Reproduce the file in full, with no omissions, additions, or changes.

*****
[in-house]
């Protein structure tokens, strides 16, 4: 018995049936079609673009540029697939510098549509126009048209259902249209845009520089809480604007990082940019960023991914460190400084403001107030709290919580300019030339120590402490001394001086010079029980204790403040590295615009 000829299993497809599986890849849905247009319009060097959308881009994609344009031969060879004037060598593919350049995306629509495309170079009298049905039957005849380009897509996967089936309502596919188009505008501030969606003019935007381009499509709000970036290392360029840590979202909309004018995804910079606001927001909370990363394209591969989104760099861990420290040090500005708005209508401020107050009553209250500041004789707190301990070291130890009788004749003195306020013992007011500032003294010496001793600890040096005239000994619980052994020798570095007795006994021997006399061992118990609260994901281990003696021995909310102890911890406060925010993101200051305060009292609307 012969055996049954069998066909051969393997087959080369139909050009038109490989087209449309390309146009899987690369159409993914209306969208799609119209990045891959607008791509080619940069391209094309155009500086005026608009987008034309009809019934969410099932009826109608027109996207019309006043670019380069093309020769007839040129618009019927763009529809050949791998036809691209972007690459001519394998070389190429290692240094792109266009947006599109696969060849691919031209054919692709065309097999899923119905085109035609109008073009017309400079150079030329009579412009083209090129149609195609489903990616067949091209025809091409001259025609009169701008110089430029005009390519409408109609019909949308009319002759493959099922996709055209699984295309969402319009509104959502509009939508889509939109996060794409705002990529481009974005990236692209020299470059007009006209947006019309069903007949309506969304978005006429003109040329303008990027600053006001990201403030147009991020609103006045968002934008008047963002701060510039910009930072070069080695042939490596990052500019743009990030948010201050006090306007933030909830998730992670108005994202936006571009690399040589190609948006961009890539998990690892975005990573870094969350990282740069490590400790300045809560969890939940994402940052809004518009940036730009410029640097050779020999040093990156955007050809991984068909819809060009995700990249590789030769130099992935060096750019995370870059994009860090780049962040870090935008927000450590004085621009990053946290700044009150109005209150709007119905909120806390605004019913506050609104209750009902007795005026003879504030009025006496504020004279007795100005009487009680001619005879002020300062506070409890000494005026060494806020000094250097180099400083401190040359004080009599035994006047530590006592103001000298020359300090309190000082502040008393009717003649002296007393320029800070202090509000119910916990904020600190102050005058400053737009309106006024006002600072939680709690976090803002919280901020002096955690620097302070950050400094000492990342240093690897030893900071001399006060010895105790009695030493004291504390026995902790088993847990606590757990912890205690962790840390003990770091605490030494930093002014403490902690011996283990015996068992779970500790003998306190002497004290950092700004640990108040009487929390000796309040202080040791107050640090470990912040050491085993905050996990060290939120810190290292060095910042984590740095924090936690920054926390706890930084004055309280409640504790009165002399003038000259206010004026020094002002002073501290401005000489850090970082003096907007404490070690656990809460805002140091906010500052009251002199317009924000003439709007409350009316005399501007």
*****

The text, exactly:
[in-house]
């Protein structure tokens, strides 16, 4: 018995049936079609673009540029697939510098549509126009048209259902249209845009520089809480604007990082940019960023991914460190400084403001107030709290919580300019030339120590402490001394001086010079029980204790403040590295615009 000829299993497809599986890849849905247009319009060097959308881009994609344009031969060879004037060598593919350049995306629509495309170079009298049905039957005849380009897509996967089936309502596919188009505008501030969606003019935007381009499509709000970036290392360029840590979202909309004018995804910079606001927001909370990363394209591969989104760099861990420290040090500005708005209508401020107050009553209250500041004789707190301990070291130890009788004749003195306020013992007011500032003294010496001793600890040096005239000994619980052994020798570095007795006994021997006399061992118990609260994901281990003696021995909310102890911890406060925010993101200051305060009292609307 012969055996049954069998066909051969393997087959080369139909050009038109490989087209449309390309146009899987690369159409993914209306969208799609119209990045891959607008791509080619940069391209094309155009500086005026608009987008034309009809019934969410099932009826109608027109996207019309006043670019380069093309020769007839040129618009019927763009529809050949791998036809691209972007690459001519394998070389190429290692240094792109266009947006599109696969060849691919031209054919692709065309097999899923119905085109035609109008073009017309400079150079030329009579412009083209090129149609195609489903990616067949091209025809091409001259025609009169701008110089430029005009390519409408109609019909949308009319002759493959099922996709055209699984295309969402319009509104959502509009939508889509939109996060794409705002990529481009974005990236692209020299470059007009006209947006019309069903007949309506969304978005006429003109040329303008990027600053006001990201403030147009991020609103006045968002934008008047963002701060510039910009930072070069080695042939490596990052500019743009990030948010201050006090306007933030909830998730992670108005994202936006571009690399040589190609948006961009890539998990690892975005990573870094969350990282740069490590400790300045809560969890939940994402940052809004518009940036730009410029640097050779020999040093990156955007050809991984068909819809060009995700990249590789030769130099992935060096750019995370870059994009860090780049962040870090935008927000450590004085621009990053946290700044009150109005209150709007119905909120806390605004019913506050609104209750009902007795005026003879504030009025006496504020004279007795100005009487009680001619005879002020300062506070409890000494005026060494806020000094250097180099400083401190040359004080009599035994006047530590006592103001000298020359300090309190000082502040008393009717003649002296007393320029800070202090509000119910916990904020600190102050005058400053737009309106006024006002600072939680709690976090803002919280901020002096955690620097302070950050400094000492990342240093690897030893900071001399006060010895105790009695030493004291504390026995902790088993847990606590757990912890205690962790840390003990770091605490030494930093002014403490902690011996283990015996068992779970500790003998306190002497004290950092700004640990108040009487929390000796309040202080040791107050640090470990912040050491085993905050996990060290939120810190290292060095910042984590740095924090936690920054926390706890930084004055309280409640504790009165002399003038000259206010004026020094002002002073501290401005000489850090970082003096907007404490070690656990809460805002140091906010500052009251002199317009924000003439709007409350009316005399501007």